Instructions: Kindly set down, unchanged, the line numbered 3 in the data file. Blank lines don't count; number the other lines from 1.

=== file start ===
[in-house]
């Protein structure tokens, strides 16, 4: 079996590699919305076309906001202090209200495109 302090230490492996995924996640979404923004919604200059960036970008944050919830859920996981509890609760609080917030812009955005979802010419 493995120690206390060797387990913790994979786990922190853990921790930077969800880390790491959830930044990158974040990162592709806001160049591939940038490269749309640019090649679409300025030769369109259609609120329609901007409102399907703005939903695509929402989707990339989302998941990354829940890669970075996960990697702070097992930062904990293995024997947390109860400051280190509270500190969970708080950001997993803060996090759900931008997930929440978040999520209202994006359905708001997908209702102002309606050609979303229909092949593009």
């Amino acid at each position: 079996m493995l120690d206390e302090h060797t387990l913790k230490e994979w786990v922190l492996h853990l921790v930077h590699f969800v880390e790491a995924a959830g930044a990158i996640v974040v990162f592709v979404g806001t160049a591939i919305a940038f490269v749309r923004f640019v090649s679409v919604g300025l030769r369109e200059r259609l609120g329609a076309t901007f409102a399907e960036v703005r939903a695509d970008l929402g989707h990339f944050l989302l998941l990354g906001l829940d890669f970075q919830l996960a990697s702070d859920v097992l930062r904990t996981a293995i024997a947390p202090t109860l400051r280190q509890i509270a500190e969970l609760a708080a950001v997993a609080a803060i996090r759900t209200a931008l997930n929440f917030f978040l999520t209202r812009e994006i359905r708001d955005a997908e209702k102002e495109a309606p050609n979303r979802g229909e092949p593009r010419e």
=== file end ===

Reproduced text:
């Amino acid at each position: 079996m493995l120690d206390e302090h060797t387990l913790k230490e994979w786990v922190l492996h853990l921790v930077h590699f969800v880390e790491a995924a959830g930044a990158i996640v974040v990162f592709v979404g806001t160049a591939i919305a940038f490269v749309r923004f640019v090649s679409v919604g300025l030769r369109e200059r259609l609120g329609a076309t901007f409102a399907e960036v703005r939903a695509d970008l929402g989707h990339f944050l989302l998941l990354g906001l829940d890669f970075q919830l996960a990697s702070d859920v097992l930062r904990t996981a293995i024997a947390p202090t109860l400051r280190q509890i509270a500190e969970l609760a708080a950001v997993a609080a803060i996090r759900t209200a931008l997930n929440f917030f978040l999520t209202r812009e994006i359905r708001d955005a997908e209702k102002e495109a309606p050609n979303r979802g229909e092949p593009r010419e």